Steel Wings to Strengthen National Industry

Wed, 10/21/2015 - 10:00

Altos Hornos de México (AHMSA) has been one of the pillars of the Mexican steel industry for over 65 years, providing quality steel for many of the country’s flagship projects. Today, AHMSA stands as the largest integrated steelmaker in Mexico, with its production ranging from basic raw materials to finished products with higher added value. AHMSA currently produces about 3.8 million tonnes of liquid steel per year, covering about 50% of the national demand for steel plates, and has a workforce of 19,000 people, including in its mining subsidiaries. Headquartered in Monclova, Coahuila, around 250km from the US border, it has two steel plants in the same city. The coal region of Coahuila is also where AHMSA has set up its own metallurgical coal mines, from where the coal is transported by rail to its smelters in the state. Additionally, the company operates large thermal coal mines in the municipality of Nava, near the US border, which produce about 7 million tonnes. The production of these operations is sold to local power plants operated by CFE. Beyond coal, AHMSA also has several iron mines across the country, but its main sources of this metal are located in the desert area of Coahuila. The mineral concentrate is extracted and sent to the smelting facilities in Monclova through a dedicated, 295km steel pipeline.

The company’s origins date back to the Second World War when there was a global scarcity in the supply of steel. In order to ensure Mexico would have the steel products it needed for its industrial development, a group of businessmen teamed up with the Mexican government to build an integrated steelwork plant. Along with a firm from the US, American Rolling Mill, the government decided to establish the steel plant in Monclova due to its closeness to some of Mexico’s largest coal and iron deposits. AHMSA was constituted in 1942 as a company with mixed state and private capital. The company began to import equipment from the US, with the first machinery arriving in Monclova in April of that year. Later that year, the company officially began the construction of the steel plant. Between 1944 and 1948, production increased steadily from 40,000 to 100,000 tonnes of liquid steel per year. In 1960, the smelter saw its capacity explode as this was expanded to 2 million tonnes of liquid steel per year. This expansion firmly established AHMSA as the biggest steel company in Latin America. Throughout the 1970s, and after several further expansions, the company achieved production of 3.75 million tonnes per year. Sadly, this boom period was bound to end one day. In 1989, AHMSA found itself in enormous debt while facing operational inefficiencies and high environmental impacts. The federal government was unsure about selling or closing the operations, but it finally decided to divest the company from the public sector through a bidding process. After presenting the best financial and investment offer, Grupo Acerero del Norte (GAN) was awarded the winning bid. The AHMSA package covered all its steel mills, iron ore and coal deposits, which GAN took over in December 1989. The new administration then undertook an aggressive program of modernization of its new acquisitions, including all of AHMSA’s mines. A total of US$1 billion was invested to upgrade equipment, technologies, processes, personnel, and environmental protection systems at AHMSA facilities. This was pronounced a success during the 1990s when AHMSA achieved record production in 1994 and finally returned to being the globally competitive company that Mexico needs it to be.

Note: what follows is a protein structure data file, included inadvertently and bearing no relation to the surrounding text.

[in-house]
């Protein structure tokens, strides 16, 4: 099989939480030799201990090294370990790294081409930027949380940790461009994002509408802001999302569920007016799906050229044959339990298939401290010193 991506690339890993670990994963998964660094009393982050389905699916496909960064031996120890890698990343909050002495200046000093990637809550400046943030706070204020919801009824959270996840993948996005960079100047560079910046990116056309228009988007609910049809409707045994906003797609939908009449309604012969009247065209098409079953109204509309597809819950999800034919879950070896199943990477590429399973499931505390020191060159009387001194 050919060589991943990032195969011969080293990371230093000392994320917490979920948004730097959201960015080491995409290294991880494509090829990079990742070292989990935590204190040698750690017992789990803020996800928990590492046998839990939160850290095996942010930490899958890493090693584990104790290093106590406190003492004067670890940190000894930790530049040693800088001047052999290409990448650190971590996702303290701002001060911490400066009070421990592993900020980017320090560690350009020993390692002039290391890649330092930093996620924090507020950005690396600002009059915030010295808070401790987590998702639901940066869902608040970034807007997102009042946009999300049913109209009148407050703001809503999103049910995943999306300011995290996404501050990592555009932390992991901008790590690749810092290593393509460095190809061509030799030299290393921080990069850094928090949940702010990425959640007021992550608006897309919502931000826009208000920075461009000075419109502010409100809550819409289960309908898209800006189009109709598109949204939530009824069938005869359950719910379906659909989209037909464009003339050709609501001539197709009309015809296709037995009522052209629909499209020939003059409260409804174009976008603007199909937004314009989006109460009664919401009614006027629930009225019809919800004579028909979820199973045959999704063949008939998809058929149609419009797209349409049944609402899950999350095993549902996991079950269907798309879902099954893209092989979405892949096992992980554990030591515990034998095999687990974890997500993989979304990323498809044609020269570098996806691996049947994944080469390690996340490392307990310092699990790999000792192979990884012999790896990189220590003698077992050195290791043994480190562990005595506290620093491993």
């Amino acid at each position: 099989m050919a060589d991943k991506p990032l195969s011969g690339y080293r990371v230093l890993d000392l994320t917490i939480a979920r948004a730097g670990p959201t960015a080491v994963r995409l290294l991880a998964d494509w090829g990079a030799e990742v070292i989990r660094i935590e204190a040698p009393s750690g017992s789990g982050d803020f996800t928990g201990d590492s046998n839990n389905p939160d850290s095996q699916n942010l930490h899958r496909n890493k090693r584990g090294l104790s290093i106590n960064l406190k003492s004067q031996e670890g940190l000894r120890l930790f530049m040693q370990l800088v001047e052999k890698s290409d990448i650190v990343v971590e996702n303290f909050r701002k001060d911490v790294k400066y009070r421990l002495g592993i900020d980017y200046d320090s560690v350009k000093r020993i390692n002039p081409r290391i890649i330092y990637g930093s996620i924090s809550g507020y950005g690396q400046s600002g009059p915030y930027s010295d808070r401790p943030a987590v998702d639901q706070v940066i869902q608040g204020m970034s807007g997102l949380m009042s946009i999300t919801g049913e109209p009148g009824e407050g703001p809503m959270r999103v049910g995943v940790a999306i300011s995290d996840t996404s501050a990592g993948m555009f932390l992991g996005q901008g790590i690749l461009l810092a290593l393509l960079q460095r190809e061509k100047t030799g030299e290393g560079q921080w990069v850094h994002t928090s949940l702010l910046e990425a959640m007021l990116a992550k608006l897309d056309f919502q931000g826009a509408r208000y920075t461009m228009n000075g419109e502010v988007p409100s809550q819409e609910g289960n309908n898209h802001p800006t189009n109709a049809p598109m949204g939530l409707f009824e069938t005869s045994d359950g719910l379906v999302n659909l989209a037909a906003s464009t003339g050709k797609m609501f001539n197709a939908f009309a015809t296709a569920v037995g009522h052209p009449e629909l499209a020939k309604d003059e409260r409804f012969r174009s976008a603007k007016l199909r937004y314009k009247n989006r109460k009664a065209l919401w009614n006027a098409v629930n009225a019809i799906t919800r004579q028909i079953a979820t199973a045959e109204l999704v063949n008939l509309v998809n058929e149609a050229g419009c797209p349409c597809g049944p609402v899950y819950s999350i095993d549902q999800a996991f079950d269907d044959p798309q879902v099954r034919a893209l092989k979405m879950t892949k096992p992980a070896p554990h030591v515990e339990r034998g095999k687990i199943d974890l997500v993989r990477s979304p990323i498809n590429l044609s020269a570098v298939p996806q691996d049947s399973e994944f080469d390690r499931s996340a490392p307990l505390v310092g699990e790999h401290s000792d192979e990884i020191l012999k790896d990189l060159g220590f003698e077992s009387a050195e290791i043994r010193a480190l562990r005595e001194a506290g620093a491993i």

AHMSA adopted a philosophy of commitment to the welfare of its staff, their families, and to the communities surrounding its operations. The company has been participating with local authorities to develop programs for community development, especially in education, public safety, and urban cleaning. In addition, the company implemented several programs to enhance and ensure the caretaking of the environment. The US$300 million destined to protect and preserve the environment surrounding its steelwork and mining facilities have positioned AHMSA as an example of social responsibility.

One of AHMSA’s most important recent achievements is the opening of the refurbished El Fénix steelworks in Coahuila. The company has invested over US$2.3 billion to create vast production capacity to service the mining and automotive industries, as well as Mexico’s expanding port infrastructure. These new facilities include a plate Steckel mill, a blast furnace, one pot furnace, an oxygen plant, and an electric arc furnace to produce a fourth slab machine. Their addition to El Fénix will provide AHMSA with the ability to increase its production to 5 million tonnes of steel annually, up from the current rate of 3.8 million tonnes. During the construction of the El Fénix project, over 10,000 jobs were created, and now the project is fully operational, it provides 3,000 direct and 16,000 indirect jobs.

According to a press release from AHMSA, President Enrique Peña Nieto himself remarked that the new capabilities of the company will trigger significant investments, grow the Mexican industrial chain, provide a boost to productivity, and create increased employment opportunities.